Summer Course
Systems Biology of Disease
June 19 - 23, 2017
Offered by the Institute for Systems Biology and the Center for Systems Biology
Hosted by
Institute for Systems Biology and Center for Systems Biology
Course Abstract
Systems Biology Of Disease
Systems Biology is a holistic approach to deciphering complexity and emergent properties of biological systems. Embracing systems biology practices helps us to reveal molecular and cellular networks that relay information and ultimately, design predictive, multi-scale models for spatiotemporal patterns of biological systems. During this process, systems biology drives innovation through iterative biology-driven advancements in technology and computation. One of the main challenges in the field is how to phrase questions and design studies that will help us to understand the complexity of transitions from health to disease in (model) organisms of medical relevance, such as mice and humans.

This course aims to disseminate systems approaches and analysis tools to study human biology in health and disease. The course will introduce systems biomedicine which is the application of a systems view to disease with the goal of developing multi-scale models that provide better classification, biomarkers and drug target. We will demonstrate the state of the art of systems biology for medical applications and discuss key opportunities and challenges for the application of systems biology approaches to medicine. This course is designed as an introduction to systems biomedicine with lectures, hands on interactive sessions using the statistical programming language R, and panel discussions. The course is aimed at graduate students, postdoctoral fellows, biomedical researchers, educators and principal investigators with an interest in systems biomedicine.

Upon completing this course, trainees will have learned: 1) core concepts of systems biology, 2) applications to systems biomedicine, 3) how to setup clustering algorithms for large high-dimensional datasets, 4) rudimentary analysis of single cell data, 5) how to construct classifiers that stratify diseases, 6) various approaches to discover biomarkers, and 7) how to discover drug targets. Each afternoon session during the course week will provide trainees with an opportunity to apply what they have learned by analyzing real data from relevant ongoing research studies using R.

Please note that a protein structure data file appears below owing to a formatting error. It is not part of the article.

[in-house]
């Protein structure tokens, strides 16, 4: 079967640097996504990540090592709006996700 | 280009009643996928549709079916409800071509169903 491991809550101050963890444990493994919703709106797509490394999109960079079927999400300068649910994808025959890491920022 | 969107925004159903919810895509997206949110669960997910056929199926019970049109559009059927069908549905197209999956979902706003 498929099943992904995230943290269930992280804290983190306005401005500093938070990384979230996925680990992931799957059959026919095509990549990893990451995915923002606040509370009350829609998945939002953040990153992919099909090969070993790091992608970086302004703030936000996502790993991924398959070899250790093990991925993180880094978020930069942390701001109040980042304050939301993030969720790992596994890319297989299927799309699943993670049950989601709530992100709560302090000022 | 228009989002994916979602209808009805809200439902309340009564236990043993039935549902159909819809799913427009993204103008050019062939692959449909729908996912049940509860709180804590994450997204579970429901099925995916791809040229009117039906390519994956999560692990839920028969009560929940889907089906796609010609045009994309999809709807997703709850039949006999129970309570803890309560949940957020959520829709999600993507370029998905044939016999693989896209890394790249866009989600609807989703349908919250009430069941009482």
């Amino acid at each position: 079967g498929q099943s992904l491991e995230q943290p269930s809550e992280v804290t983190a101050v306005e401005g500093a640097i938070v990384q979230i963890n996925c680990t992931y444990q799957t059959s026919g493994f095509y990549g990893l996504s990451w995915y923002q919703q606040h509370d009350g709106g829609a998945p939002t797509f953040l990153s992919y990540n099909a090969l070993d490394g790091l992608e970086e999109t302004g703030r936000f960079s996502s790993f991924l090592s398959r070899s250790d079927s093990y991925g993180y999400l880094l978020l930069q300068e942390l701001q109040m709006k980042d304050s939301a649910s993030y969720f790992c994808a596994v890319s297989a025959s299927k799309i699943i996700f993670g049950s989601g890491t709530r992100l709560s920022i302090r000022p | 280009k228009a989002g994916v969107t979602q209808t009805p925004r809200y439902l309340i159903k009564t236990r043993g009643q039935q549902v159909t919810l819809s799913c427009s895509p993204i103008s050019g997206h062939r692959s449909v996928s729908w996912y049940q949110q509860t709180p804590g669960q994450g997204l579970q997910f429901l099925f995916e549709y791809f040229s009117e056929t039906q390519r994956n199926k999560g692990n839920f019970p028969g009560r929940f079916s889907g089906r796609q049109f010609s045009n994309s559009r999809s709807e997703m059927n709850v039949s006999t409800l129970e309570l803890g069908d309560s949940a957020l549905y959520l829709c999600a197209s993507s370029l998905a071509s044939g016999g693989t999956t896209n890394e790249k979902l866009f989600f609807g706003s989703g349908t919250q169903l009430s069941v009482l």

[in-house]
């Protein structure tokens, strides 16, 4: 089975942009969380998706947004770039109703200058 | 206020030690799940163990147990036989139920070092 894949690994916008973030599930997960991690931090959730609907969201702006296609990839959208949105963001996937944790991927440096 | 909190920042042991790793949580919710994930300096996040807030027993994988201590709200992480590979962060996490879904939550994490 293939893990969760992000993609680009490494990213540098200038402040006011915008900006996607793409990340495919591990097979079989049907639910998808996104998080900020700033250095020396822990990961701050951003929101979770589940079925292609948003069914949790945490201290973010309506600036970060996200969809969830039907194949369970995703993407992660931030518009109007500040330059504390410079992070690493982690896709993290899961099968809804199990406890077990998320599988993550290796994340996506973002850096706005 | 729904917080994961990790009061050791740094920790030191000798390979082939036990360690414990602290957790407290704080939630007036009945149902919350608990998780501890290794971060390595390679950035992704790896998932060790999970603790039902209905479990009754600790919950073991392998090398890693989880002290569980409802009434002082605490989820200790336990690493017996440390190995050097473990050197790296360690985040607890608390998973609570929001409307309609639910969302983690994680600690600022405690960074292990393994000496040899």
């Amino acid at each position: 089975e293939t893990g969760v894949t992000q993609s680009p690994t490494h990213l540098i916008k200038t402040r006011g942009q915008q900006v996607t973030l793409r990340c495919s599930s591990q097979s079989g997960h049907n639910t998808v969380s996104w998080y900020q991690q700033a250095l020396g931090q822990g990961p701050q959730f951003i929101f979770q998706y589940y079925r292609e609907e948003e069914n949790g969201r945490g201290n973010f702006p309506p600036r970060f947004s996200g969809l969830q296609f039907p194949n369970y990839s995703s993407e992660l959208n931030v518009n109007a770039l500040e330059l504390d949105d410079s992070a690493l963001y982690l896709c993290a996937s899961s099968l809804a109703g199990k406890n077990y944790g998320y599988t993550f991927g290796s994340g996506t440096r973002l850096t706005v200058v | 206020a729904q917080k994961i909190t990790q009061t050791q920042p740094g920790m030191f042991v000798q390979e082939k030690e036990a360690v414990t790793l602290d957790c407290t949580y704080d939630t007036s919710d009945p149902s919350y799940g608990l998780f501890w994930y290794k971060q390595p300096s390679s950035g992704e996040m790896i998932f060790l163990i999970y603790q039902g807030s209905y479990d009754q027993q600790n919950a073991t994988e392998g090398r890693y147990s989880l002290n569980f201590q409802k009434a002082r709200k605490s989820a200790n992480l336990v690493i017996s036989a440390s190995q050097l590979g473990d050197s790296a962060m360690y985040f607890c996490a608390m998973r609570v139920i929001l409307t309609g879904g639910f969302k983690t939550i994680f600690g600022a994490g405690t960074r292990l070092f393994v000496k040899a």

Expert Speaker Series 2017
Daniel Zak, PhD
Principal Scientist, Center for Infectious Disease Research
David Sherman, PhD
Professor, Center for Infectious Disease Research
Dave S. Hoon, MS, PhD
Director, Translational Molecular Medicine, John Wayne Cancer Institute, Providence Saint John's Health Center
Bernard A. Fox, PhD
Chief, Laboratory of Molecular and Tumor Immunology, Robert W. Franz Cancer Research Center in the Earle A. Chiles Research Institute at Providence Cancer Center
Associate Professor, MMI and Env and Biomolec systems Leader, Tumor Immunology Focus Group, OHSU Cancer Institute
Michael C. Jensen, MD
Jan & Jim Sinegal Endowed Chair, Childhood Cancer Research Professor, Division of Pediatric Hematology-Oncology, UWSOM Joint Member, Clinical Research Division, FHCRC
Director, Ben Towne Center for Childhood Cancer Research, SCRI
Adjunct Professor, UW Department of Bioengineering
ISB Speakers
Lee Hood, MD, PhD
Professor & President, Institute for Systems Biology
John Aitchison, PhD
Professor, Institute for Systems Biology
Nitin Baliga, PhD
Professor, SVP & Director, Institute for Systems Biology
Sui Huang, MD, PhD
Professor, Institute for Systems Biology
Rob Moritz, PhD
Professor, Institute for Systems Biology
Nathan Price, PhD
Professor & Associate Director, Institute for Systems Biology
Ilya Shmulevich, PhD
Professor, Institute for Systems Biology
Jeff Ranish, PhD
Associate Professor, Institute for Systems Biology
Naeha Subramanian, PhD
Assistant Professor, Institute for Systems Biology

General Daily Structure

In the sections below you will find an overview for each day.
Day One
Patient Stratification
Concepts of systems thinking, networks, and systems properties will be described with examples. Various emerging technologies in systems biology will be explained. During the afternoon of the first day we will focus on using systems approaches for patient stratification. Clinical phenotypes of human diseases while appearing to be homogeneous pathologically, can in actuality be very heterogeneous in terms of the underlying molecular and genomic alterations. Pathologists have known this for quite some time, since patients with seemingly homogeneous pathology could result in very different patient outcomes. We will explain clustering analysis of heterogeneous data from large-scale biological datasets. As a group we will implement and experiment with various aspects of clustering analysis.